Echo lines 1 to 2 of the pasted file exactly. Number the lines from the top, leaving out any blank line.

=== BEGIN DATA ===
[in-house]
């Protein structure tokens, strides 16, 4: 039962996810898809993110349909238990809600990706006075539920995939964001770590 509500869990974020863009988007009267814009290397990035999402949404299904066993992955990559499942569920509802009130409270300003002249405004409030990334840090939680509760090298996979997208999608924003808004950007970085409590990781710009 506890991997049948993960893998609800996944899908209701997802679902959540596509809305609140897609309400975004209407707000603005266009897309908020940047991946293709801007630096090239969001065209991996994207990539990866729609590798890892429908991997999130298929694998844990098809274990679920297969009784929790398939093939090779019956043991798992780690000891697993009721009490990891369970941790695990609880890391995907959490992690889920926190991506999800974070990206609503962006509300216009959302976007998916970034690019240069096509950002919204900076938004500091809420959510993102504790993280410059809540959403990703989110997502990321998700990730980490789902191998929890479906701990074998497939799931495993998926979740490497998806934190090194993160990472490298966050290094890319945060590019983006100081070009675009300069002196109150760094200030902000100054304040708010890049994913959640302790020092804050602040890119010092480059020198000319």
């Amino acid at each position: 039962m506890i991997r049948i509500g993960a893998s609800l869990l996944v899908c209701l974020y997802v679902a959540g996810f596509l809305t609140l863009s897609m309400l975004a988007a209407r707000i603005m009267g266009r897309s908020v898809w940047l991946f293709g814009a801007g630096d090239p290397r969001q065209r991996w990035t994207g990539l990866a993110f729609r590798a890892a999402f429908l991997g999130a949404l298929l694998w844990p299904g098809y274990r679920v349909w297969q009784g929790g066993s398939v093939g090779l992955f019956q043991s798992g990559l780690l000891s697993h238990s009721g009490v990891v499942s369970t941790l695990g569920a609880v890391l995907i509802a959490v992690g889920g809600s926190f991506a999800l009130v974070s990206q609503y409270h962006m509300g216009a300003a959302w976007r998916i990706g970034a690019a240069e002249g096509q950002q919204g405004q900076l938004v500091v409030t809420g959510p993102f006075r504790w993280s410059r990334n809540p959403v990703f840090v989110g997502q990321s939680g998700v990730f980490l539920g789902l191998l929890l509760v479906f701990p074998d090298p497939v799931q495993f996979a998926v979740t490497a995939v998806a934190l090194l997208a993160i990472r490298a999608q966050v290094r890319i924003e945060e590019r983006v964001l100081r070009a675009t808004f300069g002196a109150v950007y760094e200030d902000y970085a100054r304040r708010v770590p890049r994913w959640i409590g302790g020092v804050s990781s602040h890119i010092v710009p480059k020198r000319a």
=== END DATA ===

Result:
[in-house]
């Protein structure tokens, strides 16, 4: 039962996810898809993110349909238990809600990706006075539920995939964001770590 509500869990974020863009988007009267814009290397990035999402949404299904066993992955990559499942569920509802009130409270300003002249405004409030990334840090939680509760090298996979997208999608924003808004950007970085409590990781710009 506890991997049948993960893998609800996944899908209701997802679902959540596509809305609140897609309400975004209407707000603005266009897309908020940047991946293709801007630096090239969001065209991996994207990539990866729609590798890892429908991997999130298929694998844990098809274990679920297969009784929790398939093939090779019956043991798992780690000891697993009721009490990891369970941790695990609880890391995907959490992690889920926190991506999800974070990206609503962006509300216009959302976007998916970034690019240069096509950002919204900076938004500091809420959510993102504790993280410059809540959403990703989110997502990321998700990730980490789902191998929890479906701990074998497939799931495993998926979740490497998806934190090194993160990472490298966050290094890319945060590019983006100081070009675009300069002196109150760094200030902000100054304040708010890049994913959640302790020092804050602040890119010092480059020198000319």